Project description:Ultrasound-driven microbubble activities have been exploited to transiently disrupt the cell membrane (sonoporation) for non-viral intracellular drug delivery and gene transfection both in vivo and in vitro. In this study, we investigated the dynamic behaviors of a population of microbubbles exposed to pulsed ultrasound and their impact on adherent cells in terms of intracellular delivery and cell viability. By systematically analyzing the bubble activities at time scales relevant to pulsed ultrasound exposure, we identified two quantification parameters that categorize the diverse bubble activities subjected to various ultrasound conditions into three characteristic behaviors: stable cavitation/aggregation (type I), growth/coalescence and translation (type II) and localized inertial cavitation/collapse (type III). Correlation of the bubble activities with sonoporation outcome suggested that type III behavior resulted in intracellular delivery, whereas type II behavior caused the death of a large number of cells. These results provide useful insights for rational selection of ultrasound parameters to optimize outcomes of sonoporation and other applications that exploit the use of ultrasound-driven bubble activities.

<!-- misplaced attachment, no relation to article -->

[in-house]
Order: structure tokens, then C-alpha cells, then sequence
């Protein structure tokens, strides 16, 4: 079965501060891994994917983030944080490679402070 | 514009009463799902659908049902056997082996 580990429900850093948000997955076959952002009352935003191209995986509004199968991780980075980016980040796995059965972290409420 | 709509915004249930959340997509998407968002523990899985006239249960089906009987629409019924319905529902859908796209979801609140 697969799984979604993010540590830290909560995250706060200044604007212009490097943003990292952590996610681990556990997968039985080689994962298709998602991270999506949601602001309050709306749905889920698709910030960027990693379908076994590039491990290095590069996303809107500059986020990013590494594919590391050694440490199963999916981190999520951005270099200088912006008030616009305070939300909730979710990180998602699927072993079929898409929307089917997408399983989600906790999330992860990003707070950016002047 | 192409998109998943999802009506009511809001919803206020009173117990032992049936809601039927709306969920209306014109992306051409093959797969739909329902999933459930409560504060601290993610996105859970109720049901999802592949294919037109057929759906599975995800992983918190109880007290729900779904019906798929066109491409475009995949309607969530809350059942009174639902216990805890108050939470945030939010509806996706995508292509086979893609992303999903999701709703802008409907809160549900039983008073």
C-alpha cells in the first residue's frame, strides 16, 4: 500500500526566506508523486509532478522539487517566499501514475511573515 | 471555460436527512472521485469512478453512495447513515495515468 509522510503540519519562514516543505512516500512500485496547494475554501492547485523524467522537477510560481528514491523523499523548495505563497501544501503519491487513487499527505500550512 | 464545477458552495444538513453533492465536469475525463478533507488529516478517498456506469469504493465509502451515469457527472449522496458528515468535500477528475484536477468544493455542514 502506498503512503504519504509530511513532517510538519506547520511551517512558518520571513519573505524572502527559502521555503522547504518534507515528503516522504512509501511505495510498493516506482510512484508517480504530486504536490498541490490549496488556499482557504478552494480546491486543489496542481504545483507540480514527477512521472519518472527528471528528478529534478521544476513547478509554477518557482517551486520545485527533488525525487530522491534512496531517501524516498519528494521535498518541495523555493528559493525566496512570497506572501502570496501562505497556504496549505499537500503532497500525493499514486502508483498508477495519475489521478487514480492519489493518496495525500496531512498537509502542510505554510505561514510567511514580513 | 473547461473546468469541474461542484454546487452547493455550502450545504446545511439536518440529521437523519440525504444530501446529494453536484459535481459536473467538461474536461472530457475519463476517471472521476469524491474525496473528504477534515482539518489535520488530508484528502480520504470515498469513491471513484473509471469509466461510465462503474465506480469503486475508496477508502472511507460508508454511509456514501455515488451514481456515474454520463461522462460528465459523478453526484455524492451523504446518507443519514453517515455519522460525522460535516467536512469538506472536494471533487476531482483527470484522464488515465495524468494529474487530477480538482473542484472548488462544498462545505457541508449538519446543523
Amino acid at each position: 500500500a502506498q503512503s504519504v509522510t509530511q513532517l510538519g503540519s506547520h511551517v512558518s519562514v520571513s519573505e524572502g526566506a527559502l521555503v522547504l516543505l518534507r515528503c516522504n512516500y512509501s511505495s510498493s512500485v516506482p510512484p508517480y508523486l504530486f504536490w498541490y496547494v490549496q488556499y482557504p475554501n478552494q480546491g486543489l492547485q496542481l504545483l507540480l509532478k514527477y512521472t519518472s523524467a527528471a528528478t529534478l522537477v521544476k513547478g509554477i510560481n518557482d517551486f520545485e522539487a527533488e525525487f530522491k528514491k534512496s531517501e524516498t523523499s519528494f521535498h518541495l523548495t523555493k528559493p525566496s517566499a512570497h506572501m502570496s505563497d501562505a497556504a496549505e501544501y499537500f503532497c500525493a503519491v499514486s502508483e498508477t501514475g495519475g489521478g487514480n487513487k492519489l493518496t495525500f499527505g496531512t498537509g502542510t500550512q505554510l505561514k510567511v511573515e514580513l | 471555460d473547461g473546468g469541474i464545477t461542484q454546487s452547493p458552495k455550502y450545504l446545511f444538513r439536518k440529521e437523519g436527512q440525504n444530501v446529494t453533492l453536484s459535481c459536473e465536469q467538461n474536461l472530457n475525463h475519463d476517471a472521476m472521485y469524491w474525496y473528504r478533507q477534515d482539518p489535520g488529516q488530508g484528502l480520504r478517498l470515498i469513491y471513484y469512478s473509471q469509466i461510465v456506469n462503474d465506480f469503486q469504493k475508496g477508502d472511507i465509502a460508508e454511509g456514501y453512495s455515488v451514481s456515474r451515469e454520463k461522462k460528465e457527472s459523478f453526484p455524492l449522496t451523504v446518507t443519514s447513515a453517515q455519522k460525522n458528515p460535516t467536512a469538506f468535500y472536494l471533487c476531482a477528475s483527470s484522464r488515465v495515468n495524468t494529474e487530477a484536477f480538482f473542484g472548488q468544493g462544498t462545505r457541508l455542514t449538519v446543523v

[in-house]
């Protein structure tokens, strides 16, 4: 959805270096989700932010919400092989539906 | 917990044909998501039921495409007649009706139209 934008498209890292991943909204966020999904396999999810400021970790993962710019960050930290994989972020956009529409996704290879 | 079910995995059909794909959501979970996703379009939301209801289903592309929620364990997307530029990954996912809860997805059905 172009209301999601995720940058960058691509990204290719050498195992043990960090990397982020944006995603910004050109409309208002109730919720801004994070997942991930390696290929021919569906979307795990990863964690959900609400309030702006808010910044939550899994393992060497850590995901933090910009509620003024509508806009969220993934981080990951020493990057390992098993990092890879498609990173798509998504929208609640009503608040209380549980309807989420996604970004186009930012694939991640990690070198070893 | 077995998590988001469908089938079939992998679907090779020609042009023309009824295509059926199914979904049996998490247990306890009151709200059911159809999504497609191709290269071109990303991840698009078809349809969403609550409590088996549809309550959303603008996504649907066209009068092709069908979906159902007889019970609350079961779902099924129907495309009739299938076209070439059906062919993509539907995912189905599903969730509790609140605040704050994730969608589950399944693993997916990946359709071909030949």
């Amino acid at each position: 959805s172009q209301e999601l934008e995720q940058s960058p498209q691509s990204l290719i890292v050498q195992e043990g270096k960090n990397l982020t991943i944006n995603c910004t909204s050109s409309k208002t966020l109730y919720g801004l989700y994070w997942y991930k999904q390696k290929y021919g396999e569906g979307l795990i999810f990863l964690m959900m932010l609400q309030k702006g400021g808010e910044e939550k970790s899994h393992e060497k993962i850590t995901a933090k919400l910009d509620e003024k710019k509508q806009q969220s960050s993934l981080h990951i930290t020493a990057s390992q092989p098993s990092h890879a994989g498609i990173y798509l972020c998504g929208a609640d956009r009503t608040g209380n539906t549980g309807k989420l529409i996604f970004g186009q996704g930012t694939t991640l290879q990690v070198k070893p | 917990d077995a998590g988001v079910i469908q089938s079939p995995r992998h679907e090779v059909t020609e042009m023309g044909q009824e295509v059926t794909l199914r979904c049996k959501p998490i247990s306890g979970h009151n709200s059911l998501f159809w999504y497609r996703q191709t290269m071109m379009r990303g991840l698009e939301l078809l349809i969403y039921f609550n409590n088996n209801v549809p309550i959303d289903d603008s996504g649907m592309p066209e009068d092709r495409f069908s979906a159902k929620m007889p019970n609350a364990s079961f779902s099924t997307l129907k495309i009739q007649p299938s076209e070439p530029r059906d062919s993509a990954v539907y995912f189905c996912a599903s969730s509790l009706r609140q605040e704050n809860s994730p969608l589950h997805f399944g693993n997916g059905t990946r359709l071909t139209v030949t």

Project description:Sonoporation refers to the use of ultrasound and acoustic cavitation to temporarily enhance the permeability of cellular membranes so as to enhance the delivery efficiency of therapeutic agents into cells. Microbubble-based ultrasound contrast agents are often used to facilitate these cavitation effects. This study used nanodroplets to significantly enhance the effectiveness of sonoporation relative to using conventional microbubbles. Significant enhancements were demonstrated both in vitro and in vivo by using gold nanorods encapsulated in nanodroplets for implementing plasmonic photothermal therapy. Combined excitation by ultrasound and laser radiation is used to trigger the gold nanodroplets to induce a liquid-to-gas phase change, which induces cavitation effects that are three-to-fivefold stronger than when using conventional microbubbles. Enhanced cavitation also leads to significant enhancement of the sonoporation effects. Our in vivo results show that nanodroplet-vaporization-assisted sonoporation can increase the treatment temperature by more than 10 °C above that achieved by microbubble-based sonoporation.